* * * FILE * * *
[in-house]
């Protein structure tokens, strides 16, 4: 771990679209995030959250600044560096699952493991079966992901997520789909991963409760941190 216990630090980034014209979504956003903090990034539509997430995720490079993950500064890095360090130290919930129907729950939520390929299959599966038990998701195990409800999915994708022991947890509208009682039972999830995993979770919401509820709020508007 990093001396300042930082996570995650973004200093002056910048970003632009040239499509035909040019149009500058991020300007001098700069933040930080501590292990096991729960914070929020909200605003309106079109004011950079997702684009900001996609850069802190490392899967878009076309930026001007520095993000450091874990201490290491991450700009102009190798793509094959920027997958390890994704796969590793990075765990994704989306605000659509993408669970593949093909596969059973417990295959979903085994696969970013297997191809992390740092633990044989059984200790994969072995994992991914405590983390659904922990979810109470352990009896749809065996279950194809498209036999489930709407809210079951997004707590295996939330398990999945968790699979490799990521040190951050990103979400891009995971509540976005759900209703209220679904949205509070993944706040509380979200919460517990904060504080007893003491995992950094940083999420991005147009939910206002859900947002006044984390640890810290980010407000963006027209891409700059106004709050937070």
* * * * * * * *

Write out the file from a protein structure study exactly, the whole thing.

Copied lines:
[in-house]
């Protein structure tokens, strides 16, 4: 771990679209995030959250600044560096699952493991079966992901997520789909991963409760941190 216990630090980034014209979504956003903090990034539509997430995720490079993950500064890095360090130290919930129907729950939520390929299959599966038990998701195990409800999915994708022991947890509208009682039972999830995993979770919401509820709020508007 990093001396300042930082996570995650973004200093002056910048970003632009040239499509035909040019149009500058991020300007001098700069933040930080501590292990096991729960914070929020909200605003309106079109004011950079997702684009900001996609850069802190490392899967878009076309930026001007520095993000450091874990201490290491991450700009102009190798793509094959920027997958390890994704796969590793990075765990994704989306605000659509993408669970593949093909596969059973417990295959979903085994696969970013297997191809992390740092633990044989059984200790994969072995994992991914405590983390659904922990979810109470352990009896749809065996279950194809498209036999489930709407809210079951997004707590295996939330398990999945968790699979490799990521040190951050990103979400891009995971509540976005759900209703209220679904949205509070993944706040509380979200919460517990904060504080007893003491995992950094940083999420991005147009939910206002859900947002006044984390640890810290980010407000963006027209891409700059106004709050937070």